Texas Divorce – Community Property Division

Laws regarding property division upon divorce vary greatly from state to state. The following information is intended to provide you with a basic understanding of property division in a Texas divorce case.

Texas: A Community Property State

Texas is a community property state. This means that in the state of Texas, generally speaking, property acquired by either spouse during the course of a marriage is considered to belong to both spouses jointly. Property acquired during marriage is presumed under Texas law to belong to each spouse equally.

There are some exceptions to this general rule. Property acquired by either spouse by gift, inheritance, or recoveries from personal injuries sustained by the spouse is not community property.

When dividing property and assets in a divorce case, Texas places the property in to two different categories: community property and separate property.

Community Property

Community property consists of property, other than one spouse’s separate property, acquired during the marriage including:

  • Real property: homes, land, vacation homes, etc.
  • Businesses and business interests
  • Cars, boats, and other vehicles
  • Retirement accounts and investment accounts including IRA’s, pensions, annuities, etc.
  • Bank accounts

Generally speaking, anything acquired during the marriage that has value (other than the exceptions listed) is considered community property.

Separate Property

Separate property consists of all property acquired by a spouse before the date of the marriage. Additionally, property acquired during the marriage by gift, inheritance, or money received for personal injuries sustained by a spouse is also considered that spouse’s separate property.

Simply because one spouse is named on the title, deed, or account alone does not make the property personal property.

A spouse must prove by clear and convincing evidence that the property is separate property. If the court is not shown enough evidence to prove that the property is one spouse’s separate property, then it will be considered community property.

Once a court determines a specific piece of property to be separate property, then the court cannot take that piece of property away from the separate property owner. The court will essentially set that individual piece of property aside for the spouse to whom it belongs when determining how to divide the remaining property in a divorce.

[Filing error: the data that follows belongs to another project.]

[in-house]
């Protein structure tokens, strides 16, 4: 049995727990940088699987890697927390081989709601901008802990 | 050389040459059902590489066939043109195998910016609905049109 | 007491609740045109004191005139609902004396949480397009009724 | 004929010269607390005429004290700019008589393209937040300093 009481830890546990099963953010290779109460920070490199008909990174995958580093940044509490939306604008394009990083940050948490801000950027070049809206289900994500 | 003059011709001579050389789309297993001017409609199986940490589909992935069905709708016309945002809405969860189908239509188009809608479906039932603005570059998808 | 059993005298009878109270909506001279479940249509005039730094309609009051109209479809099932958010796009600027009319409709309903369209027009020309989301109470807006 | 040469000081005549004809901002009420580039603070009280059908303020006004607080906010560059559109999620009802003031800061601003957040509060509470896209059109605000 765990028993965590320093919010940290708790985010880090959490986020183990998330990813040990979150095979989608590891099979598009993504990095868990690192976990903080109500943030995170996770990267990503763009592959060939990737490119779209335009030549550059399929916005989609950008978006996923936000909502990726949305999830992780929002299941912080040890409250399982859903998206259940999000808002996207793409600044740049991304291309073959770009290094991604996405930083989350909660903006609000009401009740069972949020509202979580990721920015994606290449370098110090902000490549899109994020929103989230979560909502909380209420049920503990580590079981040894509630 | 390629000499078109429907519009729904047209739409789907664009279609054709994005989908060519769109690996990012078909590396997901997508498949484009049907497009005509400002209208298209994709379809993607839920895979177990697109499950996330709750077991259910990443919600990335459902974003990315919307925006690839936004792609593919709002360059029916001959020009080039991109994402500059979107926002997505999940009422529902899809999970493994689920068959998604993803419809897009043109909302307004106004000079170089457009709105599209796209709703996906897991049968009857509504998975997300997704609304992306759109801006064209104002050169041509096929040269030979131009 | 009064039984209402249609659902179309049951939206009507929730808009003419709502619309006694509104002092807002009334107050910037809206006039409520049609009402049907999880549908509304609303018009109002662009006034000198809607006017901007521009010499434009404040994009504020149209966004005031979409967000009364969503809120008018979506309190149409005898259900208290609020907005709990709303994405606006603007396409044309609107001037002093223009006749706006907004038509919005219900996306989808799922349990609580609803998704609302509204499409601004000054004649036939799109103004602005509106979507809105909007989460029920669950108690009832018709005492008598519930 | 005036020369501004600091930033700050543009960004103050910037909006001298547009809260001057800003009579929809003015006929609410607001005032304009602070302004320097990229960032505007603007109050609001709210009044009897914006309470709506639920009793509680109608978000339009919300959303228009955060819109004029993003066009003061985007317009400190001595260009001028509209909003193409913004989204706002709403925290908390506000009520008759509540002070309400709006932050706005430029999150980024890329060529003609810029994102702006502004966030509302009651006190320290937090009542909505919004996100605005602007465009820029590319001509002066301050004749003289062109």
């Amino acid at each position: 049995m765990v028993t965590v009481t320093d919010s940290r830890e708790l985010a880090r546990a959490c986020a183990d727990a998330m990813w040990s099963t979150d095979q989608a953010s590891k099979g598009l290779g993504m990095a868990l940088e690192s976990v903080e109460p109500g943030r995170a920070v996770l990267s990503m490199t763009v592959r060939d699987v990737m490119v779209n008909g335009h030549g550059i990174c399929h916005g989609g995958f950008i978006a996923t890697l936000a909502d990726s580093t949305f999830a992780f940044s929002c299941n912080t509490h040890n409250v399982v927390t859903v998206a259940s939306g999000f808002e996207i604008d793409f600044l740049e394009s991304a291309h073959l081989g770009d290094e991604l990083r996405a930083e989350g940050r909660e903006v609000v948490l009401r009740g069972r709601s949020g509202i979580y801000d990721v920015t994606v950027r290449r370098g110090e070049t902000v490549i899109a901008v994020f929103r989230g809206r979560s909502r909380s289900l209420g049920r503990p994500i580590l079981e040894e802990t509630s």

Community Property Division in a Texas Divorce

Once the separate property has been “set aside” for the separate property owners, then the court will look at the remaining community property of the marriage and determine how to divide that property. Many individuals believe that because it is community property, then that means the spouses should be awarded the community property 50/50. This is a common misconception.

The court must divide the community property from the marriage in a manner that the court deems to be a “just and right” division of the property. In determining what is a just and right division of the community property in a divorce, the court will take into account several factors including but not limited to:

  • Any children of the marriage and with whom the children will be primarily residing
  • Fault in the breakup of the marriage
  • The earnings of each spouse and ability for future earnings
  • The education of the parties
  • The specific nature of the piece of property
  • The separate property the parties are being awarded
  • The debts each party is awarded in the divorce
  • Any fraud a party has committed against the other spouse
  • Any inheritance a spouse is likely to receive in the future

As a general rule, if each spouse has the same educational background, makes the same amount of money, has the same amount of personal property, and there are no children of the marriage, then typically the community property will be awarded to each spouse 50/50. However, if considering the above factors, there is a significant difference in the spouses’ financial situation, then the court will divide out the community property accordingly, keeping those factors in mind. The court will divide the estate in a manner it deems just and right, considering those factors and others.

Essentially, the court is given a wide array of discretion in determining the best way to divide community assets and property in a divorce.